Introduction to Research Methods - Publish

Introduction to Research Methods - Publish

Soc 3306a Lecture 2 Overview of Social Enquiry Choices Facing the Researcher What is the problem to be investigated? What questions should be answered?

Which strategy will be used? What will the researchers stance be? What paradigm will direct the investigation? The Problem The fundamental first choice A statement of what will be studied and how the area will be delimited The Research Question

A statement of what will actually be investigated Three main types: What = description Why = understanding, explanation How = intervention, problem solving What questions usually come first, but a research project will usually encompass why and how questions

too Research Strategies (from Blaikie, 2007) Research Strategies (cont.) Underlying logic of the research inquiry Inductive: linear, bottom up process Deductive: also linear but top down Retroductive: spiral, more complex, top down, moves from model to real world Abductive: complex bottom up process from real world to generalizations and theory

The Researchers Stance Other choices to be made in research: Will the researcher function as An outsider or insider An expert or a learner?

Will research be done on, for, or with people? What are the implications of these choices? Research Paradigms and their Ontological and Epistemological Assumptions Paradigm is the theoretical framework within which the research takes place Paradigms differ by their ontology and

epistemology Each paradigm has a different way of connecting ideas (concepts and theory) to every day social experience and to social reality (the material world) Ontological Assumptions What is the nature of social reality? Major ontological (philosophical) assumptions tend vary on a continuum from extreme realism to idealism (relativism) Epistemological

Assumptions How do we gain knowledge of the world around us? What can be known? What type of knowledge is legitimate? Empiricism: use the senses to know the world Rationalism: common thought structures shape knowledge Falsificationism: cautious search for tentative truth Neo-realism: search for underlying causal structures Constructionism: reality socially constructed Conventionalism: reality a human creation Links between Ontology

and Epistemology Each epistemology is linked to certain ontological assumptions Empiricism, Rationalism, Falsificationism, and Neo-realism are linked to varying degrees of ontological realism Constructionism is tied to idealism (relativism) Conventionalism an alternative epistemology that tries to overcome weaknesses of above Recognition that reality is a social construction but that it is possible to use empirical methods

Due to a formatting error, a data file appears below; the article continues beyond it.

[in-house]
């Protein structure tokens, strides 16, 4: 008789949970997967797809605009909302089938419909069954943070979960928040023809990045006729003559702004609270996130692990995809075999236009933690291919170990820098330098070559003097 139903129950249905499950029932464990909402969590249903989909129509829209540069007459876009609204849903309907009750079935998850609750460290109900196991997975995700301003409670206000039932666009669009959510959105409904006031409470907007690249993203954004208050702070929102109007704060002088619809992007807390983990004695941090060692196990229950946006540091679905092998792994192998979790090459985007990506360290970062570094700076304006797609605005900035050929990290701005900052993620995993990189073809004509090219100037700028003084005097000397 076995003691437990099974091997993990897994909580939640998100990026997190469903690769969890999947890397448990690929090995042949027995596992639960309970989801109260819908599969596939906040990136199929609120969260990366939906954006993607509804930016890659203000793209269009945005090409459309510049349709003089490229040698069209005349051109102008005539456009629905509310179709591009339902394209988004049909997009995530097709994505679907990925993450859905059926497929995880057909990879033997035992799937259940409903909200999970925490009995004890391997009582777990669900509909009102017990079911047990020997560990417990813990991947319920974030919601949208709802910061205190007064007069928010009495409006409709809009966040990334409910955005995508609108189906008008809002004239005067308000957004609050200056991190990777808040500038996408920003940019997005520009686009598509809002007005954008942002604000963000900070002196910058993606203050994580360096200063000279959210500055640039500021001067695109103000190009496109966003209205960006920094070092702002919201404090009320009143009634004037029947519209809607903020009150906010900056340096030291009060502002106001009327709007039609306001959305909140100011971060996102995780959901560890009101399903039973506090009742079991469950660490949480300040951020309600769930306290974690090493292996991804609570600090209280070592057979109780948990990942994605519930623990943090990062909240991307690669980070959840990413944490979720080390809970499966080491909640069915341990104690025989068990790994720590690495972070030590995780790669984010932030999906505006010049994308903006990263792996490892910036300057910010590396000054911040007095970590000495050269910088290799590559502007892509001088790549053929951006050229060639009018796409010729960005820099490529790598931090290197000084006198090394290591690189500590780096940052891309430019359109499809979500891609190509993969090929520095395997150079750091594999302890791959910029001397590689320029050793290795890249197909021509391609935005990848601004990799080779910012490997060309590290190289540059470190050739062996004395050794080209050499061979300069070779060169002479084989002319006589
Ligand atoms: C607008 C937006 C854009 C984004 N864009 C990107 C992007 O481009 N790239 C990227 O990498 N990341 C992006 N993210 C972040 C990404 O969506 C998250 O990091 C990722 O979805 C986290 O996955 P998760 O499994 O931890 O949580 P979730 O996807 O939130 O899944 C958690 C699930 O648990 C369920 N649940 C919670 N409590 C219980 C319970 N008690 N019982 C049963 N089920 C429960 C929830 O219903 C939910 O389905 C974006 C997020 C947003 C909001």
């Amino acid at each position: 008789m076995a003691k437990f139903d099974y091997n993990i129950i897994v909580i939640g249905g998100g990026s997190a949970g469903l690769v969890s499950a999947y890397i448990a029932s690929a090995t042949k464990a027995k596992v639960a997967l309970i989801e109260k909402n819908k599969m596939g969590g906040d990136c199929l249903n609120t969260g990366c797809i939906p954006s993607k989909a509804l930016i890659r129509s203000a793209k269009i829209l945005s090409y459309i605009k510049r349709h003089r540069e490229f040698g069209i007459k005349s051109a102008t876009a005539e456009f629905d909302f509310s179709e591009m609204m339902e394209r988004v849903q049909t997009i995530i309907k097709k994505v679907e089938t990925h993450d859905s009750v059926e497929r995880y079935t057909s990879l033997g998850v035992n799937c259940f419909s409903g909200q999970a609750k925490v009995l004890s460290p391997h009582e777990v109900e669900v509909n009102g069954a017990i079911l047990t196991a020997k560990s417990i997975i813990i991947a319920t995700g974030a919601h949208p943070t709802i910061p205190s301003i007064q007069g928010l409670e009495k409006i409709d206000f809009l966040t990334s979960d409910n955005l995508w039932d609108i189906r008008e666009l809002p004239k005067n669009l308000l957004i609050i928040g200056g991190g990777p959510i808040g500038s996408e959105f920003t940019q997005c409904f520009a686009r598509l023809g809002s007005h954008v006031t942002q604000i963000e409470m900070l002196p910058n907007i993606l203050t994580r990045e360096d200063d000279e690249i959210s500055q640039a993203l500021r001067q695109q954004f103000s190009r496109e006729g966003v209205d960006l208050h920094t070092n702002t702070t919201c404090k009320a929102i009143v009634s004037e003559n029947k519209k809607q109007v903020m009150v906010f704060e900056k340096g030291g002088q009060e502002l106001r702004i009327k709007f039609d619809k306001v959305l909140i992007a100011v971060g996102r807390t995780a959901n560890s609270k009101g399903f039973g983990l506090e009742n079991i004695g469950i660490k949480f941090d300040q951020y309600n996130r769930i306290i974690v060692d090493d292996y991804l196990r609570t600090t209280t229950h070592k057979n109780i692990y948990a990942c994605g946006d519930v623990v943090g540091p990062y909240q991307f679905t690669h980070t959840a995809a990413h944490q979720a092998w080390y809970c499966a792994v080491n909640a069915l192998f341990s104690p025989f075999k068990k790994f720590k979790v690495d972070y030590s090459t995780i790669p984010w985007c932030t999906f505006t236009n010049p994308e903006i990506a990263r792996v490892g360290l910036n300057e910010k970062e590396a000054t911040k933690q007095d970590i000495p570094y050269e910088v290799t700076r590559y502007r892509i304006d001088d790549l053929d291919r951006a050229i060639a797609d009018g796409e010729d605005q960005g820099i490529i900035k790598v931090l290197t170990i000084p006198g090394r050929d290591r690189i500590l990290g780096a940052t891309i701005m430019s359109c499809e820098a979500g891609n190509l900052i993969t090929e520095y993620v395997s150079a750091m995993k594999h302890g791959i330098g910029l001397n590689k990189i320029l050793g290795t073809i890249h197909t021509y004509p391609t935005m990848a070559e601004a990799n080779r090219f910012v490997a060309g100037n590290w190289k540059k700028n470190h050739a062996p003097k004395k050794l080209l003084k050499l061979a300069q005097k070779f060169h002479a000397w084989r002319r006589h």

to search for commonalities among structures. What is a paradigm? Each paradigm is guided by specific ontology and epistemology, and has its own rules A paradigm is a fundamental image of the knowledge and subject matter within a science Includes theoretical and methodological

rules for working within that particular paradigm Sociology is a multi-paradigmic science Theoretical traditions include structuralfunctionalist theory, conflict theory, social exchange theory, symbolic interactionist theory and more A paradigm. is the broadest unit of consensus within a science serves to differentiate one scientific

community from another defines what should be studied what questions should be asked how they should be asked what rules should be followed in interpreting the answers obtained Relationship between theory and research

The relationship is defined by the paradigm according to its theoretical underpinning The theory tells us what "social facts" are worthy of social research Theory enables organization of research findings and conclusions Theory helps determine gaps in scientific knowledge and provides suggestions for further research investigation

Theory makes it possible to impute causality to the relationships between concepts Furthermore Theory can extend empirical generalizations Theory creates confidence in the value of new evidence and its ability to extend knowledge in the area Theory provides a rationale for the research and grounds for future

prediction Major paradigms and theoretical traditions in sociology Positivism Interpretivism

Symbolic interactionism Social exchange Critical Structural functionalism Conflict theory Realism Postmodernism

Questions: What constitutes knowledge? Is it possible to find social truth? If so, how can truth be discovered?

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